How Cookbook became the first cooking app on Android TV?

Cookbook in action on multiple Android form-factors — Android Wear, Phones, Tablets and TV

Prelude

KV Sreenath, Amrit Sanjeev, Neeraj M, Benny X at Google Developer Summit 2015

We started work on Material design with Amrit Sanjeev in early March 2015. At the Google Dev Summit in Bangalore, we met Michael Young and Tony Chan; two awesome Googlers evangelising the Android Wear and Android TV.

In the code-lab at GDS, the task was to create an app for the Android TV. Our team coded a bare-bones version of Cookbook for android tv that night. To our delight, we were the only team successful in creating the app. People were quite impressed by the voice search in the TV app. It was an adaptation of our ‘What to Cook — voice assistant for cooking’.

Michael Young and our team with Cookbook TV app prototype

To our luck, there we met Chaithanya Joshi from Sony India. Sony was working on Android TVs for India at the time. They were looking at a June-July 2015 launch. He loved the app and felt there’s great potential for it on the smart tv.

Cookbook TV app prototype supported voice search, listed a few categories and provided recipe recommendations

Cookbook was already on the Android Wear at the time. We saw the opportunity to be the first cooking app on Android TV.

Our team returned from Bangalore with a Nexus player in hand; all ready to create a production version of Cookbook on Android tv.

Challenges of developing for Android TV

  1. ‘SPACE’.
    We had been working on the small screens for quite some time. The screen space on offer on the TV was quite over-whelming. There were far too many pixels to be filled without cluttering things too much.
  2. Image quality
    Android TVs have resolutions running upto 4K. The image quality had to be top notch to give our users the premium experience they craved for.
  3. Memory
    Cookbook has a very image-centric UI; and hence memory management is critical. Even with high-quality images, the app should be able to run smoothly without jitters.
  4. Speed
    The high-quality images that were required to ensure quality were too large for network transfer. The images had to be compressed efficiently not only to speed up network transfer, but also to reduce memory usage.

Space Challenge

An early screenshot of Cookbook on TV using a Nexus Player

The size of the canvas available was more challenging that I had first imagined. We tried several iterations of the UI. In most of them, we were trying to utilise as much of the screen as possible.

The photo shows one of the UI we tried with lots of colour and clutter!

We later realised the idea wasn’t to flood the display with content. Bigger screens look stunning when they are least cluttered. We reworked the UI to include more empty spaces and stunning images.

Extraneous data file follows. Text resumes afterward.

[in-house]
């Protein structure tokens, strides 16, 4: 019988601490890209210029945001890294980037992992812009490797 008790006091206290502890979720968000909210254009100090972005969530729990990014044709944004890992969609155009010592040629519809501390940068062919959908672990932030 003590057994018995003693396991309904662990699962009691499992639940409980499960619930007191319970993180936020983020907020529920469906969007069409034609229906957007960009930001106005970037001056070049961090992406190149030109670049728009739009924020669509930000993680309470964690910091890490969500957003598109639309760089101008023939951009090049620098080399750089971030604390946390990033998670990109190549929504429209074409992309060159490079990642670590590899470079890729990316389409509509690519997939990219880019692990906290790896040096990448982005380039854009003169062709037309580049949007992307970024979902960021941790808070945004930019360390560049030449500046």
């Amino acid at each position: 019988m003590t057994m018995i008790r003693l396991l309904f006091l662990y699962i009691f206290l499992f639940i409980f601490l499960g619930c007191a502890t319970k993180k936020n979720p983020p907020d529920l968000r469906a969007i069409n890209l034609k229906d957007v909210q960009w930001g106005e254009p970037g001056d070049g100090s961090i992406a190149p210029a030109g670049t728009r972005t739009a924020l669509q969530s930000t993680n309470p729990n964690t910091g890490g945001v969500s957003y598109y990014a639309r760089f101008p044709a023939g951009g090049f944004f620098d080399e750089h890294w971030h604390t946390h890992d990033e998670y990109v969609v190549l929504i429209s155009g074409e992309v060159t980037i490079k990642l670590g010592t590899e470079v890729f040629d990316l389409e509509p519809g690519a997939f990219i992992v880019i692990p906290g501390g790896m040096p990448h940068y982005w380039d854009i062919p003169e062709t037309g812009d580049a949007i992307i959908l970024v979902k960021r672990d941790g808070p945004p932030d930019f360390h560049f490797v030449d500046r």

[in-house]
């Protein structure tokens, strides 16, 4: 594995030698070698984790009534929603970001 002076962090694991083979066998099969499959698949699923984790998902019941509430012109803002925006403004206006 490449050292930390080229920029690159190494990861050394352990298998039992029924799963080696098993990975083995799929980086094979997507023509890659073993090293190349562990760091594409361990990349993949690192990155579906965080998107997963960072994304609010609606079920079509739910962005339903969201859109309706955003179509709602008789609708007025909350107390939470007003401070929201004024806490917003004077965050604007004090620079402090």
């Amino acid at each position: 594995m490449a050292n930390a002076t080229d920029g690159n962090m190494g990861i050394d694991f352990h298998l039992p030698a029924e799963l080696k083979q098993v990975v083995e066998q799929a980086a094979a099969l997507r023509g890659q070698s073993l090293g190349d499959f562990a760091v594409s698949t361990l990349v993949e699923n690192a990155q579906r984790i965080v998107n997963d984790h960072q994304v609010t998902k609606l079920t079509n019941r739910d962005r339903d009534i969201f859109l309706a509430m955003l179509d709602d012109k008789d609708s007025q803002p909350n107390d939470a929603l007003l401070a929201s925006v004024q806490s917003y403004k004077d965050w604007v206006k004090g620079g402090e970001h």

Recipe chooser page in Cookbook Android TV app

Image quality / Size / Memory / Network Speed

We tried several image compression algorithms, but none of them yielded satisfying results. We settled for a specific configuration of JPEG that provided decent quality at a relatively okay size. Once we started testing the app, the Nexus player kept crashing due to high memory usage. The home page had far too much visual content for the app to run smoothly.

We then stumbled upon webp. The compression was superb; the quality even better. We did several tests with varying resolutions to find the perfect balance between size and quality. Webp solved all the 4 problems in one go!

Note — Webp (with transparency) support on Android starts from 4.2.1


We used leanback library to incorporate the tv app into the existing Cookbook’s apk. Android TV was just coming out, and hence required strong vetting by the Google Play team. We had several rounds of testing — dog-food as they call it. After a several weeks of testing, it was official. Cookbook became the first cooking app on Android tv.

Cookbook then went on to be showcased at Google I/O 2015 for ubiquitous computing. Its presence on Andorid wear and tv was very well received.

During this time, we opened up our dialog with Sony. We were working together with their android teams here in India and in Japan. By June 2015, contracts had been sketched up. Sony Android TVs started coming out by early August and every one of them had Cookbook app bundled inside.


At times, the thought of having partnered with Sony; whose TVs we had grown up watching was quite overwhelming. Nevertheless, it was quite a ride with everything falling into place at the right time.

Every time we pass by a Sony store, we take a peek inside to see our app on the home screen. :)